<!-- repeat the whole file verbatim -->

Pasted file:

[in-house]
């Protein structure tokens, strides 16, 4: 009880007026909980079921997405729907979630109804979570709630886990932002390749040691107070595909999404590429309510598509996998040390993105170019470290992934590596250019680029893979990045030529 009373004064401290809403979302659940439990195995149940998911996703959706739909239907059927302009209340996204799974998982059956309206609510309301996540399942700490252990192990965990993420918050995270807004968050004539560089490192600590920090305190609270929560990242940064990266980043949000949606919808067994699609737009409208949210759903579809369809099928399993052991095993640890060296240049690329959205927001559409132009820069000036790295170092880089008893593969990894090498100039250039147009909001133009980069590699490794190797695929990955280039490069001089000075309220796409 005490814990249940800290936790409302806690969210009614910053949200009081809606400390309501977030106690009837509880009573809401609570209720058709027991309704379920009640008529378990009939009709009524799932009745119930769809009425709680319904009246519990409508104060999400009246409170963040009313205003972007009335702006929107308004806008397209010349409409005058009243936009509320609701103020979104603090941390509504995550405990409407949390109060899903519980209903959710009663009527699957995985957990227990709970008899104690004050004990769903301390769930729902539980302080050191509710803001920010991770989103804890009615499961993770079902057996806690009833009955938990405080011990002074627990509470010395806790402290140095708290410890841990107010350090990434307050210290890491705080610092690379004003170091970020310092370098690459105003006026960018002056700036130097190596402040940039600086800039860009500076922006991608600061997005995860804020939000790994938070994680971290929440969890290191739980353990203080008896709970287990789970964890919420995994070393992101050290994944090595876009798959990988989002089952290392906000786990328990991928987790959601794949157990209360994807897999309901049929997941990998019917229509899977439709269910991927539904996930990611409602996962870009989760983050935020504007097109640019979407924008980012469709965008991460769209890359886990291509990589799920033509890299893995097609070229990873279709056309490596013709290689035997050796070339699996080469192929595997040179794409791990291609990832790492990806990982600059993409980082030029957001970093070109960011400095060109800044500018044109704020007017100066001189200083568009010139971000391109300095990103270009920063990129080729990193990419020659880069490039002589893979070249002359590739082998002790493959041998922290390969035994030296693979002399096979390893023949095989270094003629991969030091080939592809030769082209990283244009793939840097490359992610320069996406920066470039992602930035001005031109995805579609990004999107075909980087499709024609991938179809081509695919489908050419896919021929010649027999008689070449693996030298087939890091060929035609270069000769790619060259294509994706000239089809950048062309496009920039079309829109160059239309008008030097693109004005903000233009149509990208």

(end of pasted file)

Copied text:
[in-house]
């Protein structure tokens, strides 16, 4: 009880007026909980079921997405729907979630109804979570709630886990932002390749040691107070595909999404590429309510598509996998040390993105170019470290992934590596250019680029893979990045030529 009373004064401290809403979302659940439990195995149940998911996703959706739909239907059927302009209340996204799974998982059956309206609510309301996540399942700490252990192990965990993420918050995270807004968050004539560089490192600590920090305190609270929560990242940064990266980043949000949606919808067994699609737009409208949210759903579809369809099928399993052991095993640890060296240049690329959205927001559409132009820069000036790295170092880089008893593969990894090498100039250039147009909001133009980069590699490794190797695929990955280039490069001089000075309220796409 005490814990249940800290936790409302806690969210009614910053949200009081809606400390309501977030106690009837509880009573809401609570209720058709027991309704379920009640008529378990009939009709009524799932009745119930769809009425709680319904009246519990409508104060999400009246409170963040009313205003972007009335702006929107308004806008397209010349409409005058009243936009509320609701103020979104603090941390509504995550405990409407949390109060899903519980209903959710009663009527699957995985957990227990709970008899104690004050004990769903301390769930729902539980302080050191509710803001920010991770989103804890009615499961993770079902057996806690009833009955938990405080011990002074627990509470010395806790402290140095708290410890841990107010350090990434307050210290890491705080610092690379004003170091970020310092370098690459105003006026960018002056700036130097190596402040940039600086800039860009500076922006991608600061997005995860804020939000790994938070994680971290929440969890290191739980353990203080008896709970287990789970964890919420995994070393992101050290994944090595876009798959990988989002089952290392906000786990328990991928987790959601794949157990209360994807897999309901049929997941990998019917229509899977439709269910991927539904996930990611409602996962870009989760983050935020504007097109640019979407924008980012469709965008991460769209890359886990291509990589799920033509890299893995097609070229990873279709056309490596013709290689035997050796070339699996080469192929595997040179794409791990291609990832790492990806990982600059993409980082030029957001970093070109960011400095060109800044500018044109704020007017100066001189200083568009010139971000391109300095990103270009920063990129080729990193990419020659880069490039002589893979070249002359590739082998002790493959041998922290390969035994030296693979002399096979390893023949095989270094003629991969030091080939592809030769082209990283244009793939840097490359992610320069996406920066470039992602930035001005031109995805579609990004999107075909980087499709024609991938179809081509695919489908050419896919021929010649027999008689070449693996030298087939890091060929035609270069000769790619060259294509994706000239089809950048062309496009920039079309829109160059239309008008030097693109004005903000233009149509990208």